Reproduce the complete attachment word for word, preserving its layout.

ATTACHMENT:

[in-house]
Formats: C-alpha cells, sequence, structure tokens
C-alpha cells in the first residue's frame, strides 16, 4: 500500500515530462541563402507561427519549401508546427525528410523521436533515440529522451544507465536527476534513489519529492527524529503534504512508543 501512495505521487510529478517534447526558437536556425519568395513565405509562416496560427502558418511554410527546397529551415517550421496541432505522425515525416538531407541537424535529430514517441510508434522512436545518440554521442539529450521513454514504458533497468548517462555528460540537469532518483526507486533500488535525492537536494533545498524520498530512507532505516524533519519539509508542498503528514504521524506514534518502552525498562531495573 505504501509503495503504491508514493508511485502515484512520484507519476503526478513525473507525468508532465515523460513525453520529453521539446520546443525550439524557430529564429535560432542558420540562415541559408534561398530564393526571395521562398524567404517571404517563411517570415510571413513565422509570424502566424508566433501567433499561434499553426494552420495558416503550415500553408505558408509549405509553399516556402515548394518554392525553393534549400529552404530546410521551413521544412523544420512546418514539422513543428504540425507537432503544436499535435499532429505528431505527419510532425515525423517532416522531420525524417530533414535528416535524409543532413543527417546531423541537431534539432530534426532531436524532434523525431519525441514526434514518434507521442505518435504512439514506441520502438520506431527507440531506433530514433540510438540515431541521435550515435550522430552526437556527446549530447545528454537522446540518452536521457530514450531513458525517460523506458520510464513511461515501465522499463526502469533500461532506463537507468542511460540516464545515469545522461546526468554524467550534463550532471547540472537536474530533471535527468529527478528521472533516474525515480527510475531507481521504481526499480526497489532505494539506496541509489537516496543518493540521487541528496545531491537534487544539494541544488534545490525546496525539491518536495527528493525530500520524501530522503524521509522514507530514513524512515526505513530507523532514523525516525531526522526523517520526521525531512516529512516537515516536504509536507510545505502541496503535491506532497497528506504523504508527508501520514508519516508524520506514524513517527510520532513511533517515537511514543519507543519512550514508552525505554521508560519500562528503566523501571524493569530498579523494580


[in-house]
Formats: C-alpha cells, sequence, structure tokens
C-alpha cells in the first residue's frame, strides 16, 4: 500500500515530462541563402507561427519549401508546427525528410523521436533515440529522451544507465536527476534513489519529492527524529503534504512508543 501512495505521487510529478517534447526558437536556425519568395513565405509562416496560427502558418511554410527546397529551415517550421496541432505522425515525416538531407541537424535529430514517441510508434522512436545518440554521442539529450521513454514504458533497468548517462555528460540537469532518483526507486533500488535525492537536494533545498524520498530512507532505516524533519519539509508542498503528514504521524506514534518502552525498562531495573 505504501509503495503504491508514493508511485502515484512520484507519476503526478513525473507525468508532465515523460513525453520529453521539446520546443525550439524557430529564429535560432542558420540562415541559408534561398530564393526571395521562398524567404517571404517563411517570415510571413513565422509570424502566424508566433501567433499561434499553426494552420495558416503550415500553408505558408509549405509553399516556402515548394518554392525553393534549400529552404530546410521551413521544412523544420512546418514539422513543428504540425507537432503544436499535435499532429505528431505527419510532425515525423517532416522531420525524417530533414535528416535524409543532413543527417546531423541537431534539432530534426532531436524532434523525431519525441514526434514518434507521442505518435504512439514506441520502438520506431527507440531506433530514433540510438540515431541521435550515435550522430552526437556527446549530447545528454537522446540518452536521457530514450531513458525517460523506458520510464513511461515501465522499463526502469533500461532506463537507468542511460540516464545515469545522461546526468554524467550534463550532471547540472537536474530533471535527468529527478528521472533516474525515480527510475531507481521504481526499480526497489532505494539506496541509489537516496543518493540521487541528496545531491537534487544539494541544488534545490525546496525539491518536495527528493525530500520524501530522503524521509522514507530514513524512515526505513530507523532514523525516525531526522526523517520526521525531512516529512516537515516536504509536507510545505502541496503535491506532497497528506504523504508527508501520514508519516508524520506514524513517527510520532513511533517515537511514543519507543519512550514508552525505554521508560519500562528503566523501571524493569530498579523494580